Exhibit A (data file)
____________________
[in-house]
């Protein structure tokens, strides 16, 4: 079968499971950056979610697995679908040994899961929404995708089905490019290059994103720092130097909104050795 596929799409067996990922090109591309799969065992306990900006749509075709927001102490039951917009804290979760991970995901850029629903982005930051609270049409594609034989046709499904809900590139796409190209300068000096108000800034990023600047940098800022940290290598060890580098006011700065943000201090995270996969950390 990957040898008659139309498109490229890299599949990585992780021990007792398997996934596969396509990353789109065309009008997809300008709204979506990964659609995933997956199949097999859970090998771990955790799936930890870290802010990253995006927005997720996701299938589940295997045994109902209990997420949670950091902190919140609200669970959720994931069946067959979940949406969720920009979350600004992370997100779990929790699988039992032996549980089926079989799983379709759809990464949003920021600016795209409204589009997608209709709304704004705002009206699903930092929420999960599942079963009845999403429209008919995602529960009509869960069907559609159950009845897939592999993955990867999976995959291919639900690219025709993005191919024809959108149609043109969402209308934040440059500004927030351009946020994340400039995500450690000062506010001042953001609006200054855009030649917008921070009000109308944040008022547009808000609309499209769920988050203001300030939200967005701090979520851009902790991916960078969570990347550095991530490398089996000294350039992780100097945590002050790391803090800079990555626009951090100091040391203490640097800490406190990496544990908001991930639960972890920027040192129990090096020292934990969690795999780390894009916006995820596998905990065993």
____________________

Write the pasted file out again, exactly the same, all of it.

[in-house]
């Protein structure tokens, strides 16, 4: 079968499971950056979610697995679908040994899961929404995708089905490019290059994103720092130097909104050795 596929799409067996990922090109591309799969065992306990900006749509075709927001102490039951917009804290979760991970995901850029629903982005930051609270049409594609034989046709499904809900590139796409190209300068000096108000800034990023600047940098800022940290290598060890580098006011700065943000201090995270996969950390 990957040898008659139309498109490229890299599949990585992780021990007792398997996934596969396509990353789109065309009008997809300008709204979506990964659609995933997956199949097999859970090998771990955790799936930890870290802010990253995006927005997720996701299938589940295997045994109902209990997420949670950091902190919140609200669970959720994931069946067959979940949406969720920009979350600004992370997100779990929790699988039992032996549980089926079989799983379709759809990464949003920021600016795209409204589009997608209709709304704004705002009206699903930092929420999960599942079963009845999403429209008919995602529960009509869960069907559609159950009845897939592999993955990867999976995959291919639900690219025709993005191919024809959108149609043109969402209308934040440059500004927030351009946020994340400039995500450690000062506010001042953001609006200054855009030649917008921070009000109308944040008022547009808000609309499209769920988050203001300030939200967005701090979520851009902790991916960078969570990347550095991530490398089996000294350039992780100097945590002050790391803090800079990555626009951090100091040391203490640097800490406190990496544990908001991930639960972890920027040192129990090096020292934990969690795999780390894009916006995820596998905990065993």